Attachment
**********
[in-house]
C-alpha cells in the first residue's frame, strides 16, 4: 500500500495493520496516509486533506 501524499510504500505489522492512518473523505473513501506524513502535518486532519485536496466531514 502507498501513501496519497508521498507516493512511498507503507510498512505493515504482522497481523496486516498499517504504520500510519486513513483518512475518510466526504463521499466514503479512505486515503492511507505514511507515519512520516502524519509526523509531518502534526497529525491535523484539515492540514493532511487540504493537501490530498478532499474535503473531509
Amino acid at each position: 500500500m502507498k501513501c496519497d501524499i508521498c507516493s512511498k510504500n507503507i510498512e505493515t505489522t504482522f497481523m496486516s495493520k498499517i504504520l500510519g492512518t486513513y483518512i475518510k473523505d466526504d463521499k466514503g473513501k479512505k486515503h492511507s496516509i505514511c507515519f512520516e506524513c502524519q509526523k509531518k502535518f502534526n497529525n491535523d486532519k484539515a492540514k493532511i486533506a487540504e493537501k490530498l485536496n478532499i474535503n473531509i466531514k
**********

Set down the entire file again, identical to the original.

[in-house]
C-alpha cells in the first residue's frame, strides 16, 4: 500500500495493520496516509486533506 501524499510504500505489522492512518473523505473513501506524513502535518486532519485536496466531514 502507498501513501496519497508521498507516493512511498507503507510498512505493515504482522497481523496486516498499517504504520500510519486513513483518512475518510466526504463521499466514503479512505486515503492511507505514511507515519512520516502524519509526523509531518502534526497529525491535523484539515492540514493532511487540504493537501490530498478532499474535503473531509
Amino acid at each position: 500500500m502507498k501513501c496519497d501524499i508521498c507516493s512511498k510504500n507503507i510498512e505493515t505489522t504482522f497481523m496486516s495493520k498499517i504504520l500510519g492512518t486513513y483518512i475518510k473523505d466526504d463521499k466514503g473513501k479512505k486515503h492511507s496516509i505514511c507515519f512520516e506524513c502524519q509526523k509531518k502535518f502534526n497529525n491535523d486532519k484539515a492540514k493532511i486533506a487540504e493537501k490530498l485536496n478532499i474535503n473531509i466531514k